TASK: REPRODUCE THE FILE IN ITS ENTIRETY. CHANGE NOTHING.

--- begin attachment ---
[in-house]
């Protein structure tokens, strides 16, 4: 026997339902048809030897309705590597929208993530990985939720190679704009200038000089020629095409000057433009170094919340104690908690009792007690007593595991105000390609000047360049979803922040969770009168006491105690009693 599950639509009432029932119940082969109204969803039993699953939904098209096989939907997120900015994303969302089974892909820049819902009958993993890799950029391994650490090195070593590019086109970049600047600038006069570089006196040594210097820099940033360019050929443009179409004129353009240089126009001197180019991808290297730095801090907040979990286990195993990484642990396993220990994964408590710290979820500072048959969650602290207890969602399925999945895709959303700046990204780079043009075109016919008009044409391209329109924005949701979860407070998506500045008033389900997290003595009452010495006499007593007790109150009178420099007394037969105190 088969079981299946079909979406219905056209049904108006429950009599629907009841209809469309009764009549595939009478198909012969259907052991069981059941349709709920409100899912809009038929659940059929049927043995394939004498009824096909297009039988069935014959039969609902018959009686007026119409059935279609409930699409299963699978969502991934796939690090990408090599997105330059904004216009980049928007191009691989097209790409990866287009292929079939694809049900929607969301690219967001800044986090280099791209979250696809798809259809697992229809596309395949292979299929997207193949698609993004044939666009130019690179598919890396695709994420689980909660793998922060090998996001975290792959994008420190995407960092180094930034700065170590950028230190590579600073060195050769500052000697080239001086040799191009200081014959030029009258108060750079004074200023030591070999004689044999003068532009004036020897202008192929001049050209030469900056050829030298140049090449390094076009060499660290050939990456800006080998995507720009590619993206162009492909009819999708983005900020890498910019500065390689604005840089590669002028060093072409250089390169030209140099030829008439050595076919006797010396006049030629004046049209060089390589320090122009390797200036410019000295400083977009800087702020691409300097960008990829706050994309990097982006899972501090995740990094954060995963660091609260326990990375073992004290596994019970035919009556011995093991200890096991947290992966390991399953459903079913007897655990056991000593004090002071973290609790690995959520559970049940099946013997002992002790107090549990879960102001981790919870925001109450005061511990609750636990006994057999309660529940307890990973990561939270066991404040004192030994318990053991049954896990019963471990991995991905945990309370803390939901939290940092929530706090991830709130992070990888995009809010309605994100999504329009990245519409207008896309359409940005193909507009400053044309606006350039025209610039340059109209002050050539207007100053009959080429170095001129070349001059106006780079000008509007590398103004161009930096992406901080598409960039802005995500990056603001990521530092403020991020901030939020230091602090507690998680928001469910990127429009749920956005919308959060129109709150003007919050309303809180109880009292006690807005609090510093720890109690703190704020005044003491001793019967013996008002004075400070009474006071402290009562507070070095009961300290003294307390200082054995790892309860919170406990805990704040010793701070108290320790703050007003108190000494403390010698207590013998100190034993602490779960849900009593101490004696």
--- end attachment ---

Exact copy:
[in-house]
């Protein structure tokens, strides 16, 4: 026997339902048809030897309705590597929208993530990985939720190679704009200038000089020629095409000057433009170094919340104690908690009792007690007593595991105000390609000047360049979803922040969770009168006491105690009693 599950639509009432029932119940082969109204969803039993699953939904098209096989939907997120900015994303969302089974892909820049819902009958993993890799950029391994650490090195070593590019086109970049600047600038006069570089006196040594210097820099940033360019050929443009179409004129353009240089126009001197180019991808290297730095801090907040979990286990195993990484642990396993220990994964408590710290979820500072048959969650602290207890969602399925999945895709959303700046990204780079043009075109016919008009044409391209329109924005949701979860407070998506500045008033389900997290003595009452010495006499007593007790109150009178420099007394037969105190 088969079981299946079909979406219905056209049904108006429950009599629907009841209809469309009764009549595939009478198909012969259907052991069981059941349709709920409100899912809009038929659940059929049927043995394939004498009824096909297009039988069935014959039969609902018959009686007026119409059935279609409930699409299963699978969502991934796939690090990408090599997105330059904004216009980049928007191009691989097209790409990866287009292929079939694809049900929607969301690219967001800044986090280099791209979250696809798809259809697992229809596309395949292979299929997207193949698609993004044939666009130019690179598919890396695709994420689980909660793998922060090998996001975290792959994008420190995407960092180094930034700065170590950028230190590579600073060195050769500052000697080239001086040799191009200081014959030029009258108060750079004074200023030591070999004689044999003068532009004036020897202008192929001049050209030469900056050829030298140049090449390094076009060499660290050939990456800006080998995507720009590619993206162009492909009819999708983005900020890498910019500065390689604005840089590669002028060093072409250089390169030209140099030829008439050595076919006797010396006049030629004046049209060089390589320090122009390797200036410019000295400083977009800087702020691409300097960008990829706050994309990097982006899972501090995740990094954060995963660091609260326990990375073992004290596994019970035919009556011995093991200890096991947290992966390991399953459903079913007897655990056991000593004090002071973290609790690995959520559970049940099946013997002992002790107090549990879960102001981790919870925001109450005061511990609750636990006994057999309660529940307890990973990561939270066991404040004192030994318990053991049954896990019963471990991995991905945990309370803390939901939290940092929530706090991830709130992070990888995009809010309605994100999504329009990245519409207008896309359409940005193909507009400053044309606006350039025209610039340059109209002050050539207007100053009959080429170095001129070349001059106006780079000008509007590398103004161009930096992406901080598409960039802005995500990056603001990521530092403020991020901030939020230091602090507690998680928001469910990127429009749920956005919308959060129109709150003007919050309303809180109880009292006690807005609090510093720890109690703190704020005044003491001793019967013996008002004075400070009474006071402290009562507070070095009961300290003294307390200082054995790892309860919170406990805990704040010793701070108290320790703050007003108190000494403390010698207590013998100190034993602490779960849900009593101490004696």